Tuesday, March 01, 2005

Do you know who you're selling to, sure about that?

I can remember, before the internet was invented hearing someone who made inflatable boats dismiss the threat of product liability legislation in Europe with the line: ‘we sell them in California, we’re not worried.’

I’d like to think his attitude was because the company could trace each of its boats from the factory to the beach to, if the worst came to the worst, the iceberg. The company doubtless had stringent quality assurance procedures in place, accepted raw materials with the binding assurance they met equally stringent quality assurance standards. Most importantly of all, I hope it had a team of lawyers about the same size at the workforce it used to make the boats. The lawyers probably dreamed of becoming a profit centre rather than a cost centre.

One thing which was not explained at the time, and in my naivety I didn’t appreciate, is that lawyers were capable of suing along the supply chain, back to the firms that supplied their company and so on.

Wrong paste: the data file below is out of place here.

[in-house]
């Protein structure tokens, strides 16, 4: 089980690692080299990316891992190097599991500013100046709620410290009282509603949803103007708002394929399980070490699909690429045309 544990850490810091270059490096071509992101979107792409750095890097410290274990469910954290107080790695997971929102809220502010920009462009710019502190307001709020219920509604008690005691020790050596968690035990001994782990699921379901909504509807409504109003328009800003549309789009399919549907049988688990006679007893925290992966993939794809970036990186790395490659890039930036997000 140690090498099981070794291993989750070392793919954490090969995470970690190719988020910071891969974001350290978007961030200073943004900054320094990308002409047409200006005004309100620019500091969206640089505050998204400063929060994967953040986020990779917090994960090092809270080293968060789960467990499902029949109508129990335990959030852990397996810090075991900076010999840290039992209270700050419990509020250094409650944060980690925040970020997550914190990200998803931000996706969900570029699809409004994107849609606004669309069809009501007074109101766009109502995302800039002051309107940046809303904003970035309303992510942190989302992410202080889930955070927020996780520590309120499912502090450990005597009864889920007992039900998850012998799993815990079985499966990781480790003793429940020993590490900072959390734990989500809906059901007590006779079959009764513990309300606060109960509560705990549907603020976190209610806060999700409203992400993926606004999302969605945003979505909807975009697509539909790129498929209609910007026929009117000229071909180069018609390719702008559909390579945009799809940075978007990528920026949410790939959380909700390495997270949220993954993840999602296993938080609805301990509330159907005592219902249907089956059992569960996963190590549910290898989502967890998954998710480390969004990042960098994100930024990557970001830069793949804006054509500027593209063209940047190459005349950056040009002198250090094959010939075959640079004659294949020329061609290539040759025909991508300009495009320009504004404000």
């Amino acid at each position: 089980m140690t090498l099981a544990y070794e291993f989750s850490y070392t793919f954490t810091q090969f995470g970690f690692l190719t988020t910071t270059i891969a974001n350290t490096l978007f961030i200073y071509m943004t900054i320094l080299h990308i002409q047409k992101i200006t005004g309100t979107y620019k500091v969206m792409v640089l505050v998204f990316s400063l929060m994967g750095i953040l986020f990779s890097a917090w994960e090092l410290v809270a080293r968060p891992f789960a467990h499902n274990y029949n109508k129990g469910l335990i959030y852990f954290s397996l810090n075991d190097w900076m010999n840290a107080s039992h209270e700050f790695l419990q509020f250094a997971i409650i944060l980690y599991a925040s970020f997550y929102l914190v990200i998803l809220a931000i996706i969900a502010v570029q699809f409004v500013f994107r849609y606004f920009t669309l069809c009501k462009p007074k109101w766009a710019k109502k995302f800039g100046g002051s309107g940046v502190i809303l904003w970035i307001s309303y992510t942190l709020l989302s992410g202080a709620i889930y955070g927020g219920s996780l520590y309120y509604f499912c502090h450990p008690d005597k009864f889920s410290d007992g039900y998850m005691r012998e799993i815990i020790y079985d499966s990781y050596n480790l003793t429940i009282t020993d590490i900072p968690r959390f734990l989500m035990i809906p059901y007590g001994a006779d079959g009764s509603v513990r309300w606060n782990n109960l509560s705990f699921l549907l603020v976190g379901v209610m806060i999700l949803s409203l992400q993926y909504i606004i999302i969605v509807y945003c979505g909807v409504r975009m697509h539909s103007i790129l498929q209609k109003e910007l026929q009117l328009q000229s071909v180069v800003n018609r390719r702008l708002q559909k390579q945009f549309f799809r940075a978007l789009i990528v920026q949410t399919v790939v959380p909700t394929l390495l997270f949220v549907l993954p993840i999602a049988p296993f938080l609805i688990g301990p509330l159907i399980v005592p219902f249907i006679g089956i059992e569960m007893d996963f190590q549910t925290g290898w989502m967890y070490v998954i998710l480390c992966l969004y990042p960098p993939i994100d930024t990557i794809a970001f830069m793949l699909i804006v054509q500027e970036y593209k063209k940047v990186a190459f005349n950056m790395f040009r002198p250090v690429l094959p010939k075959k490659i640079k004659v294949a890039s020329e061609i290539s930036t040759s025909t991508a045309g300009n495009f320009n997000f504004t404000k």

I came across this story on CNI the other day, which, while the situation it describes effectively sidesteps most of these problems, potentially opens up a whole new series of areas for enterprising lawyers.

It is refreshing to hear an admission of incompetence from a government official, so refreshing I’ll repeat it:

‘it is hard for the customs officials to keep track of all the cargoes coming into the country.

According to the story the Philippine government is also scrapping its bonded warehouse system because, to quote the same unnamed official in the report,

‘Most of the smuggled shipments go into these warehouses.’ Alice in Wonderland .

The people who encourage such trade by buying this polymer could be giving themselves a big problem. The liability buck would stop with them, even if the polymer that they had bought was defective. It would be a brave man who’d ask Long John Silver for a refund.

It also raises questions about what responsibility chemicals companies have for their products once they have been sold. Environmental and toxicological responsibility survives the sale, I believe.

Given the large number of ambulance-chasing lawyers who’ll be looking for other things to do in Sate courts in the US, now that Class Actions will be heard in Federal courts only, it can only be a matter of time before one of them looks at this issue, finds someone who’s got a case and gives it a pop.

Do you know what your product managers or colleagues are doing? Are you sure? Do you have anti-laundering processes in place that enable you to ensure you are not selling your product to the underworld either directly or indirectly?

Perhaps you 'd like to let the rest of us know. Please feel free to comment.

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